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Democracy is precious and expensive, but does it have to be so vulgar?

Publication Date : 11-05-2014

 

From the incredulous to the hilarious, the post-electoral fallout of the great democratic exercise in Indonesia on April 9 could fill a season’s worth of comedy scripts: the mad to the failed gone bad.

In Kampung Baru, Bone, South Sulawesi, a father blocked a frequently used local road because his son was predicted to fail to win a seat in the provincial legislature.

In Parepare, also in South Sulawesi, a failed council candidate from the Democratic Party and his team began confiscating kitchen stoves they had “donated” to residents because the candidate failed to gain enough votes for the local council.

As one resident innocently put it: “I did vote for him, but my wife voted for someone else because we also received donations from other candidates...So we spread the vote to be fair”.

A foundation in Polewali Mandar, West Sulawesi, shut down several schools it had run because its benefactor failed in the district election.

Another failed candidate in Sindang Jati, Bengkulu, actually went back to residents carrying a firearm, demanding they return money that had been distributed during his campaign.

Residents of Amorome village in Southeast Sulawesi fought off attempts to repossess 18 cows that had been provided three months prior by the local Transmigration Agency.

As reported by Kompas, residents suspect the confiscation was a direct result of the minimal votes received by Jefri Prananda, son of the Transmigration Agency head, at the village polling station.

From East Java, four days after the election, the Dzikrussyifa' Asma’ Berojomusti religious boarding school revealed that it was treating no fewer than 40 failed candidates for stress and depression.

Similar reports have emerged elsewhere. The psychiatric ward in the local WZ Johannes General Hospital in Kupang, East Nusa Tenggara, said it was treating at least two failed legislators.

Modern politics is an expensive enterprise. The same way the liberal market requires investment in time, effort and resources, so does the democratic political system.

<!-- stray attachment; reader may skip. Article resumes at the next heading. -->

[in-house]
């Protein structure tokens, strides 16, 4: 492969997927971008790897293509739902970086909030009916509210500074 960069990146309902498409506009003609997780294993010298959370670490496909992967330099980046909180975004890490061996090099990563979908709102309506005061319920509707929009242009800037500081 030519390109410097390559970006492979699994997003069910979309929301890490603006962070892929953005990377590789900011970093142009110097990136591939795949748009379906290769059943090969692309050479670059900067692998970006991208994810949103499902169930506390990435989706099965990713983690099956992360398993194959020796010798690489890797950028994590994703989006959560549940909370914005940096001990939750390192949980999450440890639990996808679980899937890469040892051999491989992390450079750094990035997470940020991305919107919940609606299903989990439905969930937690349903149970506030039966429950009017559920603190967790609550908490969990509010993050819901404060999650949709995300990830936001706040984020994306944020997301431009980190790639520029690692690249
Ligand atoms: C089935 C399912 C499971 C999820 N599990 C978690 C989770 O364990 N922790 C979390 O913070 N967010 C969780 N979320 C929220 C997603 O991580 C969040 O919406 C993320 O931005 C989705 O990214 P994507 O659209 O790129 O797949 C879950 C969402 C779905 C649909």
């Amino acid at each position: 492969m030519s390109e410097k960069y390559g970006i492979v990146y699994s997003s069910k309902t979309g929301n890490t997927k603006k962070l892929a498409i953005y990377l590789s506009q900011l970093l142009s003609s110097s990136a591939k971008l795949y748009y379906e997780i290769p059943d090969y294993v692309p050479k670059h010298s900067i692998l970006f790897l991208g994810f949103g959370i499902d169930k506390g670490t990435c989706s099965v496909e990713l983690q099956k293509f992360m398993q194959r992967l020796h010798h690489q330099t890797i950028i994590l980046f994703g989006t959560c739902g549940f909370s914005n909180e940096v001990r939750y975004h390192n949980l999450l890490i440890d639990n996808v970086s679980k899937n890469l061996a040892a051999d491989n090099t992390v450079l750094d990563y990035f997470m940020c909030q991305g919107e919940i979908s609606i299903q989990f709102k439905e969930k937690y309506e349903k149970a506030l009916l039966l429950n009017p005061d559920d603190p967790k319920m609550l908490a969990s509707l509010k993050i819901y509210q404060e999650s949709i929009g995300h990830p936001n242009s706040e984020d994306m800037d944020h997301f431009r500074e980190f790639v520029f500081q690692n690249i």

The budget allocated for the General Elections Commission (KPU) stands at about 15.4 trillion (US$1.35 billion) to run the elections. This is of course outside the funds distributed by the 15 political parties and the personal pockets of 19,600 candidates who contested the election.

To put that in perspective, the government allocated 18.8 trillion rupiah to provide 15 kilograms of free rice per month to 15.5 million poor families in 2014.

Bank Indonesia (BI) director for economic and monetary policy, Solihin Juhro, estimates these funds had minimal impact on the growth of the economy.

“It’s not as strong as we had estimated. We predicted it would be around 0.2 to 0.3 per cent, but we’ve revised it to just 0.1 per cent,” he said.

These are flabbergasting statistics, which may lead some to question the value of the election or at least fertilise political apathy among the people.

But comparatively to other democracies — factoring the size of the electorate, geography and number of contenders — Indonesia’s election was run on an astute budget.

Indonesia is the world’s third-largest liberal democracy after India and the United States. Both countries, in terms of logistics, do not have the archipelagic challenge of distributing ballots across thousands of islands.

In 2008, the congressional and presidential election in the United States ran on a budget of $5.2 billion. It rose four years later to $6.2 billion.

India’s current election was estimated to cost $5 billion.

Hence, the problem is not the election itself but the quality of its output and the vulgarity that has emerged in vote-buying.

Money politics has been around for many elections. But its crudeness seems to have reached a new low.

It the past there was a subtlety in the practice. Now it’s a service transaction.

Based on People’s Voters Education Network (JPPR) observations in the vicinity of 1,005 polling stations they observed in 25 provinces, flagrant violations of “money politics” occurred in 33 percent of them.

“It’s very open with envelopes, cash, insurance schemes,” said JPPR deputy coordinator Masykurudin Hafidz. The most common modus would be providing various material “‘gifts” with a cost of up to 200,000 rupiah each.

“People have come to expect it,” he lamented.

One reason for this is probably the open competition with other parties and battles between same-party candidates. A brawl for the highest bidder.

Eva Sundari, an outgoing legislator for the Indonesian Democratic Party of Struggle (PDI-P), said this change in the voting system had vitalised money politics.

“When it was a [proportional representation] closed list system in 2004 there was no money politics. In 2009 when it was opened up, the money politics began. Now it’s even worse!” she said.

Some have described money as pollution to the democratic system. But there no perfect system anticipates contamination. The open list system was adopted as a solution to the monopolising of political parties, so legislators would be more accountable to voters rather than the party.

Our best hope is arguably not an overhaul of the political system but to professionalise the political parties: candidates who look at politics as a long term profession, rather than a gamble.

Let’s also cease our naivete by lauding politics as a non-transactional endeavor. That those who enter should be prophets free from want, ego or ambition.

There’s no easy solution to raising the quality of elections, but we should not lose hope that our 15 trillion rupiah investment will produce a new legislature and government that can carry us for the next five years.
US$1:11,507.5 rupiah

(The writer is chief editor of The Jakarta Post.)

 

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